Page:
Nation Of Gamblers

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While Bishop Cannon was trying to explain the difference between speculation and gambling, leaders of the Catholic Church in America were reinforcing a belief that gambling is not a sin but rather, according to the chancellor of the Roman Catholic diocese in Cincinnati, “a legitimate amusement or recreation because it is intended as a necessary relaxation of the mind.” Throughout the thirties bingo, raffles, and Monte Carlo casino nights became important sources of fundraising for local Catholic churches; a 1938 Gallup poll showed that more people gambled at church games than at any other legal or illegal form.

The Roman Catholic Church, both the institution and its adherents, was closely aligned with European traditions, including those of gambling games. Because of this and the fact that, as one church representative said, “there is no eleventh commandment against gambling,” the church did not fight it as a fundraising activity for local churches, which were sorely burdened during the Great Depression.

Catholic churches undoubtedly used their gambling revenues for good, charitable causes. Conservative Protestants took a dim view of it, however, and they lashed out at church gambling as the thin edge of a wedge that would legitimize gambling and other vices. “I find it impossible even in my weakest moments,” wrote Richard Emrich in the Christian Century , “when the financial needs of the church are most pressing, to imagine St. John, St. Paul or St. Peter running a bingo party or our Lord sending out his disciples to sell chances. And I shudder at the thought that some young person might say, ‘It’s all right to gamble. We do it at church.’ ”

One church representative declared: “There is no eleventh commandment against gambling.”
 

The moral attack on gambling in America became divided among denominations and over which aspects of gambling reflected “legitimate amusement” and which were “evil circumstances.” Any prospective gambler could walk through the loopholes that opened up in the argument, and obviously a great many did, without for a minute compromising their religious ideals or their intentions to go to heaven.

Championed by ambitious politicians and hampered by greedy ones, the legal assault on gambling progressed in fits and starts through the first half of the twentieth century. Among those who leveled broadside attacks were the New York City district attorney William Jerome; the New York governor Charles Evans Hughes; the Illinois governor Adlai Stevenson, and the New York governor Thomas Dewey. And Sen. Huey Long (who was alleged to have taken a cut of the illegal slot-machine revenue in Louisiana) used the state police to close down gambling casinos there until two local political bosses visited him at his hotel, according to New Orleans newspapers, and let him know that if he kept the ban on casinos, he would receive no further political support from St. Bernard and Jefferson parishes. Two days later Long went on the radio to reverse his position on casinos. He concluded, “I’ll be dad-gum if it ain’t a puzzling thing what to do about gambling.”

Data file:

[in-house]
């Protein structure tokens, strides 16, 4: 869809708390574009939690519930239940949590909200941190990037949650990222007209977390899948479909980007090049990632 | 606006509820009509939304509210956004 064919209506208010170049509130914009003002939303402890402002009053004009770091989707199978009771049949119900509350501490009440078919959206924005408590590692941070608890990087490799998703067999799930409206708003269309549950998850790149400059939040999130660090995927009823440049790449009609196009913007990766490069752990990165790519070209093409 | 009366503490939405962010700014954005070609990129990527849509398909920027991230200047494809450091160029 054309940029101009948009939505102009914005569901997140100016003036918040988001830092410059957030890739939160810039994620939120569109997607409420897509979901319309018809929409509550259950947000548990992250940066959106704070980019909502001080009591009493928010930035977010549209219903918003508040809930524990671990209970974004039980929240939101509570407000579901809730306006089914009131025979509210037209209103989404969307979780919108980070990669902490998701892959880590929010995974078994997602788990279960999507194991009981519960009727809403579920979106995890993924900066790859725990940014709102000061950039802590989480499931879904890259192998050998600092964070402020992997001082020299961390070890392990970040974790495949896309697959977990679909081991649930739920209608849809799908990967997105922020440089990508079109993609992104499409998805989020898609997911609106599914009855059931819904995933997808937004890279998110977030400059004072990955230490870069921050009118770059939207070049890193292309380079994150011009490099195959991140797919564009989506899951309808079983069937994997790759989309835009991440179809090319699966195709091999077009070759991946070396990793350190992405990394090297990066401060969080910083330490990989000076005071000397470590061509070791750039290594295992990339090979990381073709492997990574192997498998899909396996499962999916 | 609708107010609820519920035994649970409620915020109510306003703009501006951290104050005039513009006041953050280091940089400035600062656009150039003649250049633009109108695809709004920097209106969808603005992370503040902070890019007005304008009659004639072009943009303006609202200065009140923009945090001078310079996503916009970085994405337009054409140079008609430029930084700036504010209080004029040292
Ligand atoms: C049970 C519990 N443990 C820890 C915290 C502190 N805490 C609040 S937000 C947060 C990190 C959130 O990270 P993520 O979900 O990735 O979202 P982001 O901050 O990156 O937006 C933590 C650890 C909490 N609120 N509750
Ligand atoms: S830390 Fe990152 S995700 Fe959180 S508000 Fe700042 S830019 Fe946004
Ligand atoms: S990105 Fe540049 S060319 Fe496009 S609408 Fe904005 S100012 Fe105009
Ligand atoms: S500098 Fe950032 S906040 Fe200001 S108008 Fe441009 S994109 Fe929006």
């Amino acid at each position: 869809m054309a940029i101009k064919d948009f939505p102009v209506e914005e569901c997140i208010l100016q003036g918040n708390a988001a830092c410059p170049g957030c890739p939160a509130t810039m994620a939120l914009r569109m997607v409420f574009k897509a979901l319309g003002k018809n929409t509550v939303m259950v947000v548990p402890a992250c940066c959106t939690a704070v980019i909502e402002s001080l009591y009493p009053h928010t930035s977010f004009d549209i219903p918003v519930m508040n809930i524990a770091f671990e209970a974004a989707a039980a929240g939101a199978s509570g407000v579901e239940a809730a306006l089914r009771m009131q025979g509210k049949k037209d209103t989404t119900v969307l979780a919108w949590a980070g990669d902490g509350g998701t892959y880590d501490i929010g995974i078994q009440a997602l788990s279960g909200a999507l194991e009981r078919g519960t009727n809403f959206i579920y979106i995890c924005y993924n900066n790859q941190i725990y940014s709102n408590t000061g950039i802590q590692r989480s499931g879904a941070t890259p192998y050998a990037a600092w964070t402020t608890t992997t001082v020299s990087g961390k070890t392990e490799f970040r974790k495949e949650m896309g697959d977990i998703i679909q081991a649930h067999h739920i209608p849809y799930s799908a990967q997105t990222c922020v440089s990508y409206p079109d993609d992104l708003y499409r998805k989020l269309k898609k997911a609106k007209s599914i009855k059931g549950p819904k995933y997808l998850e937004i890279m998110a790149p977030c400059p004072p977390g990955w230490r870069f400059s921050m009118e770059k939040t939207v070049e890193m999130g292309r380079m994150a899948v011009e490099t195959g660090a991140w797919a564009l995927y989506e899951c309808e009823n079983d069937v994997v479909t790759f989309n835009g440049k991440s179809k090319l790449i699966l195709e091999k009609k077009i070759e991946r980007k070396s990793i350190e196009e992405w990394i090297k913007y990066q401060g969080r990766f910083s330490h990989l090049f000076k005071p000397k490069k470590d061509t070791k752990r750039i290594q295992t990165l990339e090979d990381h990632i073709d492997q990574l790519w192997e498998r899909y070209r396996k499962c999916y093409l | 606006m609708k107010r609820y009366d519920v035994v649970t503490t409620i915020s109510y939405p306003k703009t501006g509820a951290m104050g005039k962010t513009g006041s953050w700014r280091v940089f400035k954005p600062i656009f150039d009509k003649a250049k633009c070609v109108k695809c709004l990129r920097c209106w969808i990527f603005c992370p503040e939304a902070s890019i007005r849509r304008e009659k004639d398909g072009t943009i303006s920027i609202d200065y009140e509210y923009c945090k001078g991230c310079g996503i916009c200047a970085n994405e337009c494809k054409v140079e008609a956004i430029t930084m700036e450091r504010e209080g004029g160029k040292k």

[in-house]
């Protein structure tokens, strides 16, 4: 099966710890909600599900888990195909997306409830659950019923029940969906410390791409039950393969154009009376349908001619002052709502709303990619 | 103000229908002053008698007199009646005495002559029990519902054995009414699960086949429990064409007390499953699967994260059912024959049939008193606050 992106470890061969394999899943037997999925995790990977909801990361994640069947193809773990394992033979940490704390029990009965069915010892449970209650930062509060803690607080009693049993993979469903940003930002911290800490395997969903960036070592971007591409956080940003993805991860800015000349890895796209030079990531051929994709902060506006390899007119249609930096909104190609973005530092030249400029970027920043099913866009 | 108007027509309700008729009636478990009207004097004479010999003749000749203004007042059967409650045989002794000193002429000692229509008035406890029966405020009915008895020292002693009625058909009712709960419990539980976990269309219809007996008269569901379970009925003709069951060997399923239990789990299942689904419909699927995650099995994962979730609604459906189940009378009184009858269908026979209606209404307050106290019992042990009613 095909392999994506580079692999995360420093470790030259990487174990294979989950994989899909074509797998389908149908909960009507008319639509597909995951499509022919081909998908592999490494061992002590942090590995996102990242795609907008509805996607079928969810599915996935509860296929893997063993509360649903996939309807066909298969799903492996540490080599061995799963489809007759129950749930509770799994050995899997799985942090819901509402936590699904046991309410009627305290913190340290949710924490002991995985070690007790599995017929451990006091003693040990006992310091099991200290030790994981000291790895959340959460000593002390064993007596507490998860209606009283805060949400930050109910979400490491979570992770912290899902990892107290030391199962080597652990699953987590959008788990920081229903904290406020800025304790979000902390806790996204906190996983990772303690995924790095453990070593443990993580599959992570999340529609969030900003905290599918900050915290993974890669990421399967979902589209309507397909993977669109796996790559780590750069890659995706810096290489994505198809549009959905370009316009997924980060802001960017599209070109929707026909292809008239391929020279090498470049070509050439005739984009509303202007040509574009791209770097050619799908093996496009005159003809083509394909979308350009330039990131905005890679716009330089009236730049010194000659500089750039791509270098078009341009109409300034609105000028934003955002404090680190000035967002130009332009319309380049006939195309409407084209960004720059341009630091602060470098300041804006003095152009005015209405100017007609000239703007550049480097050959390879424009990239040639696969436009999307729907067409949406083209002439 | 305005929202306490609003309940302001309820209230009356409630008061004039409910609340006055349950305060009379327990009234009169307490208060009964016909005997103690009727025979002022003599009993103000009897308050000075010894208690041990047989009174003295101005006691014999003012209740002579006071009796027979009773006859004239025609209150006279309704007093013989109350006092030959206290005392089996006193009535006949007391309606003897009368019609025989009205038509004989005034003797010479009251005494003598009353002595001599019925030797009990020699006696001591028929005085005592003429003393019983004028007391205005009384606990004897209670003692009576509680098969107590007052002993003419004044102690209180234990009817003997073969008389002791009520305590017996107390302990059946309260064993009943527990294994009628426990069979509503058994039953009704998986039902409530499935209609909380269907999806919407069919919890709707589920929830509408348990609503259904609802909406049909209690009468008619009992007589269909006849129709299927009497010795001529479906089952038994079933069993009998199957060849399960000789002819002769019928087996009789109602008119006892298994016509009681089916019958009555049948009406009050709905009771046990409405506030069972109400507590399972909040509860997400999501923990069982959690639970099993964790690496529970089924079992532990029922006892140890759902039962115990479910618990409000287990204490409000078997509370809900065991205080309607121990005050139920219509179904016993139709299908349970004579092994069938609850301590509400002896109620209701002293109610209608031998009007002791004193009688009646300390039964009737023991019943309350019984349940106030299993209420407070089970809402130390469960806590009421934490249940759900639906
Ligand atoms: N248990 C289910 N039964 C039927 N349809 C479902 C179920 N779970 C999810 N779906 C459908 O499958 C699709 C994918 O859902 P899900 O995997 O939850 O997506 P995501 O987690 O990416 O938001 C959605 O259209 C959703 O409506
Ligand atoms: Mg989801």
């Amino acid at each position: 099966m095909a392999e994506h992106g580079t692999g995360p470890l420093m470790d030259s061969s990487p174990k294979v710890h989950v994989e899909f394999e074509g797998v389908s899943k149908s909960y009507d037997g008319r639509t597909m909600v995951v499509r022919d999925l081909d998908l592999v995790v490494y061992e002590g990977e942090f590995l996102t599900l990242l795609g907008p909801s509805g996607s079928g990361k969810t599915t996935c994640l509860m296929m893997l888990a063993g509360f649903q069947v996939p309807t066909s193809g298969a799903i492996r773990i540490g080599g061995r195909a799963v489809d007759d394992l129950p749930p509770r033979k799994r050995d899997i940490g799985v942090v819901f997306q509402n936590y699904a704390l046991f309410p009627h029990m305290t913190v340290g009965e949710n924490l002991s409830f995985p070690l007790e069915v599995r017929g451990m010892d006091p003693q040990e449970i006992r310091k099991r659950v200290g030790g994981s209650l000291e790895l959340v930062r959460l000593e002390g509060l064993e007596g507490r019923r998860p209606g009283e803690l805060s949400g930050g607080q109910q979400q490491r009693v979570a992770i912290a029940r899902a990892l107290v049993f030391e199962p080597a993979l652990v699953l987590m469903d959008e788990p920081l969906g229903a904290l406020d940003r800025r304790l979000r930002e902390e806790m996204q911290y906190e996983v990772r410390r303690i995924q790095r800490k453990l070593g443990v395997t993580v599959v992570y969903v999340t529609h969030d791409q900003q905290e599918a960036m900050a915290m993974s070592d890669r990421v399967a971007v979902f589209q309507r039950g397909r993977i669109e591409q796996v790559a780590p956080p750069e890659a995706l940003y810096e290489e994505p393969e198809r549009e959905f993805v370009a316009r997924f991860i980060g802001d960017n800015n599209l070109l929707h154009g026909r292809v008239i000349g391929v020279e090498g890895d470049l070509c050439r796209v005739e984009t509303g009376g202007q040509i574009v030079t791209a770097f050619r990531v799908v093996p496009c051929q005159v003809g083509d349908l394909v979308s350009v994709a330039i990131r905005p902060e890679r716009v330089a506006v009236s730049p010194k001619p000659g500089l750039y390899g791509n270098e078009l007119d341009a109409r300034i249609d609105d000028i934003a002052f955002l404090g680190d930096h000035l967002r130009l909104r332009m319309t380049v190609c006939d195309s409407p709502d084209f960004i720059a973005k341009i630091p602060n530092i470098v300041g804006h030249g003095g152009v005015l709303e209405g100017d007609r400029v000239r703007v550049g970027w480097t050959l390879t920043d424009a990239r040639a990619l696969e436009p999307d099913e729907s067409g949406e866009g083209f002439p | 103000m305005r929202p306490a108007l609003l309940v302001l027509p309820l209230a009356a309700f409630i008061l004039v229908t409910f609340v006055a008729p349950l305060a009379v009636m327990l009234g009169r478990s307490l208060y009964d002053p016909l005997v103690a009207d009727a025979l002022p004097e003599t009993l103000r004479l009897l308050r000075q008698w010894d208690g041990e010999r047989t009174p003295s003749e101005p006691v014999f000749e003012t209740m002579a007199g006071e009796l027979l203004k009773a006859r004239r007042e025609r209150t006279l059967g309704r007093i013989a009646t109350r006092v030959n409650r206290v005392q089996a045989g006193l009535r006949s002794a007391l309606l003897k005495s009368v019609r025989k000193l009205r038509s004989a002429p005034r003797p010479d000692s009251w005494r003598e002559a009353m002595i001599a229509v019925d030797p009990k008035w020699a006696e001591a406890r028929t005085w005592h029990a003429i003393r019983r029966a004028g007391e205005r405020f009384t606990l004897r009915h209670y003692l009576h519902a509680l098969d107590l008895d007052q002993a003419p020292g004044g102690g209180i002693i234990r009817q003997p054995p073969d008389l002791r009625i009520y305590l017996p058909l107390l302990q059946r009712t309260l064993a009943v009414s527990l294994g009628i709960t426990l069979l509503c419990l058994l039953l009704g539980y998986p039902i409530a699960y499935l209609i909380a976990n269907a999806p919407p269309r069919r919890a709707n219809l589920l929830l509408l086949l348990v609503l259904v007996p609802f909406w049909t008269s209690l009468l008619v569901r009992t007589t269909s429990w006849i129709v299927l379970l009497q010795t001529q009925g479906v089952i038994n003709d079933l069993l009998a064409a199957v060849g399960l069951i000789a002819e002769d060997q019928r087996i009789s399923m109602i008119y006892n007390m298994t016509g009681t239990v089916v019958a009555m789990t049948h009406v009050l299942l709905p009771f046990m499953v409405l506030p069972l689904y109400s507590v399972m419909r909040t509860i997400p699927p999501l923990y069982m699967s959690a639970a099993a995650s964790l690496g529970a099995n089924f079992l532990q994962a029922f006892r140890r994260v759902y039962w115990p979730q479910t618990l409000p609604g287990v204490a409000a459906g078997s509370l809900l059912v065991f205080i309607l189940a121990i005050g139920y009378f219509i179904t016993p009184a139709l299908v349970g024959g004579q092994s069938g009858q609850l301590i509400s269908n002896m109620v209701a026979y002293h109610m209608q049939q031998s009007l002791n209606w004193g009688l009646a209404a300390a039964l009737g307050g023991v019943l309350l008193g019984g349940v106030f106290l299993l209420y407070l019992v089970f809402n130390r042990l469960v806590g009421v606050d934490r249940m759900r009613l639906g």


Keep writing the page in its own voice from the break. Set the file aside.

Gambling interests could have said the same thing about politicians. “Those guys want it all,” said a casino manager in New York City in 1913. “Last week, on top of the regular $250, they learned I’d trimmed a guy from Atlanta for $2,500 and demanded half of it. How can a fellow be square with them crooks robbing him?”

In 1956, when the mayor of Reading, Pennsylvania, called off his own antigambling drive nineteen days after he took office, federal officials stepped in and forced a major raid on slot-machine operators, one of which, the Reading House tavern, was found to be the property of the mayor’s brother. The title had only recently been transferred out of the mayor’s name.

 

Elected officials have assumed first rank in the monumental problem of corruption, and it would be hard to blame a Reading policeman for taking a bribe in the prevailing atmosphere of 1956, especially if it happened to be tendered by the mayor. Police are, however, the second half of the corruption issue. The New York City police department, as an example, was about fifteen years old when the state legislature first investigated its ties with gambling operations. In 1892 the police superintendent was pressured into admitting that the department was thoroughly corrupted by gamblers’ money —but not without adding the strange boast that despite the bribery, he had “obtained more years of convictions against criminals than the detective forces of Scotland Yard, Paris, and Jersey City all put together.” In 1912 Lt. Charles Backer was at the head of the department’s vice squad, and his association with the degenerate influence of criminals was so advanced that when a key witness was on the brink of implicating the squad’s system of graft, Becker had him murdered on the street. Becker was eventually executed in the electric chair. Corruption scandals have rustled through the department every ten years or so ever since, but the amount of money involved seems to have been irresistible in the interims.